The Horse Magazine
August, 2004 
Across the Fence
Just Say No to HR 857 
by: Suzanne Wilcox, DVM
August 2004 Article # 2479 
Welcome to the ugly side of veterinary medicine--horse slaughter. Now there is a subject most horse enthusiasts don't want to deal with. But because we don't live in a perfect world, horse slaughter is a necessary evil.

Let me state right now that I am not pro-slaughter. I am pro-horse. I care about the health and well-being of horses; that is why I became a veterinarian. I wish no horse would have to go to slaughter and that all unwanted horses could be lovingly cared for to the end of their days--but that would be in a perfect world, and we are not yet in that world.

So, to be very frank with you, I would rather see an unwanted horse go off to slaughter than suffer a cruel death of slow starvation or abuse that lasts weeks before the animal finally dies.

The proposed HR 857, The American Horse Slaughter Prevention Act, now in front of Congress could severely limit the ability of horse owners to decide how to deal with horses they no longer want or can't care for. On the surface, stopping horse slaughter may sound like a good idea that is good for our beloved horses, but dig a little deeper into the details of HR 857 and you'll find that, if passed, this legislation could be very bad for the horse industry and, more importantly, very bad for the welfare of our horses.

What happens to old, sick, or unwanted horses when owners are unable or unwilling to provide proper care? If the horses can't be sent to slaughter, how many owners of these animals will try to find alternative shelter and care? Some are too proud or vain to ask for help, others just won't want to. How many will let these animals die a lingering, horrific, and lonely death? And what about the other unwanted horses--those who are broken down or who simply are not serving their owners' purposes any more? How many can be "adopted" and cared for? What happens to horses such as racehorses that aren't fast enough or are injured? Will they be turned out into a lush pasture for 20 years of rest and relaxation? Not in our imperfect world! How many will illegally be packed into transport vehicles and hauled for hours and days only to end up in slaughter plants in Canada or Mexico--plants that are not monitored by the USDA?

HR 857 grossly fails to make adequate provisions for the long-term care and well-being of unwanted horses. The government cannot take care of our pensioner humans, let alone pensioner equines. It is very difficult to place an older horse--or any horse with issues-- especially if they require medications or special treatment. It is often financially impossible to lay that burden on another person as well.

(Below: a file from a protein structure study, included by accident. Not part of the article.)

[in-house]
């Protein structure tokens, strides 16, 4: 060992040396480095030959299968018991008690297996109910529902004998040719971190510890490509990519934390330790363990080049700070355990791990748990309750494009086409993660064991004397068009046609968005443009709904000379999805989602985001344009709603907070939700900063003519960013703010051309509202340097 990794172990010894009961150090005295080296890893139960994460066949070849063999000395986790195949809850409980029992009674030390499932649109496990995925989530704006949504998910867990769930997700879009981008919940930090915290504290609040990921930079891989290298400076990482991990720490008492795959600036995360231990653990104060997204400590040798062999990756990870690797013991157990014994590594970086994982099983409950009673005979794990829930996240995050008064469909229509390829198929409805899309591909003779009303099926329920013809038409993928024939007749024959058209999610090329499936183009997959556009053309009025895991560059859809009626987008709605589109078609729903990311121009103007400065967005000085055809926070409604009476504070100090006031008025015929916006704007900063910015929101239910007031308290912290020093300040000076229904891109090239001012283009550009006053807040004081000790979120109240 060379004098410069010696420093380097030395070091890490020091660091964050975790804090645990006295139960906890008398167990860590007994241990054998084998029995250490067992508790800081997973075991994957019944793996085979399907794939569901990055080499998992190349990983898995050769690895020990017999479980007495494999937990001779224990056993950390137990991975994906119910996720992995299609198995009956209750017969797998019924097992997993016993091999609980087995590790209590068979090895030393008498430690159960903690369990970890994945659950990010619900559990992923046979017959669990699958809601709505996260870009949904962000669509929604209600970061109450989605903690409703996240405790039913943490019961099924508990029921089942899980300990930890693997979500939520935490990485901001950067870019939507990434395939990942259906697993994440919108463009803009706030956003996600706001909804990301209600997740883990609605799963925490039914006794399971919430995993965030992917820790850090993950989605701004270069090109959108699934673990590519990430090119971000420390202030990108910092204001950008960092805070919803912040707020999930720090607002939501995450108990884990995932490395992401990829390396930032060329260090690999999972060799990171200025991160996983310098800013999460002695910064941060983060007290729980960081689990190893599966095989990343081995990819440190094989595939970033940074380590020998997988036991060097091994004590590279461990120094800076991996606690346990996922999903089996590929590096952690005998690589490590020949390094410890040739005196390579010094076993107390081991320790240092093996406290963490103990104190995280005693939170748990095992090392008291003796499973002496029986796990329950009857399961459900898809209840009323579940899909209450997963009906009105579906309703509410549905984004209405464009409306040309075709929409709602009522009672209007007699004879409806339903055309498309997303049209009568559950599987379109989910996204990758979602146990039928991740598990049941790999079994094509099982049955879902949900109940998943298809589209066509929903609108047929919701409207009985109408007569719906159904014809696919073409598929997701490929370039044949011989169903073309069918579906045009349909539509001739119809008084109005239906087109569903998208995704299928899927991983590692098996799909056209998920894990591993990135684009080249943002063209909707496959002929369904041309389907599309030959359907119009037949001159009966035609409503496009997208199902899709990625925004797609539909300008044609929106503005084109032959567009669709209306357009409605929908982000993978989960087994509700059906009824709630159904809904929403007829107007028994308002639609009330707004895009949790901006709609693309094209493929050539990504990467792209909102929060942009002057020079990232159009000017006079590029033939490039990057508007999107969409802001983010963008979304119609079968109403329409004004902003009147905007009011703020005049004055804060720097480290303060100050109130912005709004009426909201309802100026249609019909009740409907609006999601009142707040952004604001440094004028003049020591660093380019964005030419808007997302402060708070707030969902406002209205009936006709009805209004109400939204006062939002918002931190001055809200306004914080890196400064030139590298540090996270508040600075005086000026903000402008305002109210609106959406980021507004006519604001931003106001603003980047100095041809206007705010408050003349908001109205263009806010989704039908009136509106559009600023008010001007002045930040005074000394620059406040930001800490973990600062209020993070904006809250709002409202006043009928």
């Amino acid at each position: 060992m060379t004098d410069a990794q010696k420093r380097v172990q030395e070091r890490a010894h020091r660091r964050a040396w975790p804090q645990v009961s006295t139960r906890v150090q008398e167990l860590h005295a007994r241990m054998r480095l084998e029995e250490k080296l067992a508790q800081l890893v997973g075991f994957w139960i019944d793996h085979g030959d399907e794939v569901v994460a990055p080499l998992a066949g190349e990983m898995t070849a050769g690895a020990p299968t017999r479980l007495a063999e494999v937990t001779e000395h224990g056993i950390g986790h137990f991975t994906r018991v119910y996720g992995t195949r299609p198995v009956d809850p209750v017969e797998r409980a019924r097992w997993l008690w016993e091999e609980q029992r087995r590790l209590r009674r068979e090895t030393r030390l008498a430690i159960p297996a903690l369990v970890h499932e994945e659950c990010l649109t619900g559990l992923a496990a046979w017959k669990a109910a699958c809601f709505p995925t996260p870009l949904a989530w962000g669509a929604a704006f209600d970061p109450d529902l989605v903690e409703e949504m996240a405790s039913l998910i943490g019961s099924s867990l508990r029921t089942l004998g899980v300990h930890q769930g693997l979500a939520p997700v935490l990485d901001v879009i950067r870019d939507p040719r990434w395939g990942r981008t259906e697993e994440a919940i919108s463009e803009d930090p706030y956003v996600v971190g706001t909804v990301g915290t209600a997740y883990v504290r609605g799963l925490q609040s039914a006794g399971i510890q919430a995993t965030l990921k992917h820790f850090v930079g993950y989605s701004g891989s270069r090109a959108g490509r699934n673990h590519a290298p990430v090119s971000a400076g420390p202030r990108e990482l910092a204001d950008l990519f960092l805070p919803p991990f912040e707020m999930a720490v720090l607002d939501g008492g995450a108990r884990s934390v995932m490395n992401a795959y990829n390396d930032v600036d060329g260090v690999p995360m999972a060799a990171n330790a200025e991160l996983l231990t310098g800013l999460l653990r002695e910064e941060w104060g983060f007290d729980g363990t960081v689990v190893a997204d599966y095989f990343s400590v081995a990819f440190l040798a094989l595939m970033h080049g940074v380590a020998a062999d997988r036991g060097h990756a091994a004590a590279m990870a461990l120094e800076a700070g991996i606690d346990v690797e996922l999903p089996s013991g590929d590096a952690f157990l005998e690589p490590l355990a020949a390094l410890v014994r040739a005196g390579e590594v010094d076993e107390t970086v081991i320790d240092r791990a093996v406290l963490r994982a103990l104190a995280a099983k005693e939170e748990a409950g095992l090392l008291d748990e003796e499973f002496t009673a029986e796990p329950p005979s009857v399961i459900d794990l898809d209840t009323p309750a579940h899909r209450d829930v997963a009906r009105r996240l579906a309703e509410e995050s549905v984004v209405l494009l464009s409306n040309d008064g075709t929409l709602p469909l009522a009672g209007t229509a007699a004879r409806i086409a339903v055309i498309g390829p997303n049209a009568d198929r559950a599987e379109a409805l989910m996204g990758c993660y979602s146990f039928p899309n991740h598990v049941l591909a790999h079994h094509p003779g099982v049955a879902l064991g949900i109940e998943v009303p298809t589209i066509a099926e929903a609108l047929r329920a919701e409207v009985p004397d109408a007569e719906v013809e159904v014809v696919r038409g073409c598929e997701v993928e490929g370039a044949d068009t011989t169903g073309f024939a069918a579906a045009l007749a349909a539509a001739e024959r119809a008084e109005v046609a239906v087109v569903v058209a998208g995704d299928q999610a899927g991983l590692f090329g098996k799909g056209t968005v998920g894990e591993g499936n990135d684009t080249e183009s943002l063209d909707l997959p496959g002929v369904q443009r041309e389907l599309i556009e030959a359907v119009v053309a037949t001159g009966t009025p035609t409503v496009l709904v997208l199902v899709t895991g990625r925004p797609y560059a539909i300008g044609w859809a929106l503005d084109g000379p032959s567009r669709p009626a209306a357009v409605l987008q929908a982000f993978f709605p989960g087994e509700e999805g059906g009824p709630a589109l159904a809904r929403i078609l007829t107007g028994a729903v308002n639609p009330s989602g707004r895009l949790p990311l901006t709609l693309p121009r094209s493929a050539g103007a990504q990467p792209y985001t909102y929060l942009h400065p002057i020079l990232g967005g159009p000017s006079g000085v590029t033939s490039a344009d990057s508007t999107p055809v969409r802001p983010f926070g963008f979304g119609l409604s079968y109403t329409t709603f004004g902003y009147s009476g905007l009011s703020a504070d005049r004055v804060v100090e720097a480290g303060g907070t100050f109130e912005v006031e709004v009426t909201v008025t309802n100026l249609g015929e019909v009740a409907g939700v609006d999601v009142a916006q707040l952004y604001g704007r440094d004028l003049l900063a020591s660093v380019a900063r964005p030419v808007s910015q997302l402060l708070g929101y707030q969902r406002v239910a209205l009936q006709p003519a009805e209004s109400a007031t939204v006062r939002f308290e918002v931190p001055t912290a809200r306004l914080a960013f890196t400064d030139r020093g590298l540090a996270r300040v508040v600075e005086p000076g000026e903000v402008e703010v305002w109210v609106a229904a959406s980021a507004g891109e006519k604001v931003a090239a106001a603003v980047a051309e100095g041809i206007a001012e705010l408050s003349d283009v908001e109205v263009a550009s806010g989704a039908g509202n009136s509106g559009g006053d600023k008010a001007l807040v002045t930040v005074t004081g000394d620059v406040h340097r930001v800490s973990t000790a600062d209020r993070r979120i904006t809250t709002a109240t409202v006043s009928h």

We simply cannot "absorb" these horses into an already saturated system when horses can live 30-plus years and cost the average owner $5 a day to keep a single horse.

If HR 857 passes as written, thousands upon thousands of horses will be left in the hands of owners who no longer want them. What will become of these horses? It doesn't take much imagination to know that the answer is not pretty.

The passage of HR 857, as written, will also encourage illegal transport of horses to slaughter at unregulated processing plants in Mexico and Canada because the bill doesn't provide any specifics on how illegal transport would be stopped or who will do the enforcing. Do you really think people will stop hauling horses to slaughter simply because Congress passed a bill?

Here's another aspect to consider about HR 857 that should just scare you silly. HR 857 proposes to make illegal the transport of horseflesh and live horses for slaughter "and for other purposes." Who defines "other purposes?"

I have been told that People for the Ethical Treatment of Animals (PETA) is lurking in the background of this bill. This can only spell trouble with a capital "T." It would not take long for PETA to define "other purposes" as transporting a horse to a show, a rodeo, or a trail ride.

The bottom line: When considering HR 857, decide who will benefit and who will not. Base your decision on fact, not fiction or emotion. On the surface, HR 857 sounds like it will benefit the horse, but as it is written, HR 857 has far more potential for causing our horses great suffering. And horse owners could lose the right to use their horses as they please.

Just say no to HR 857.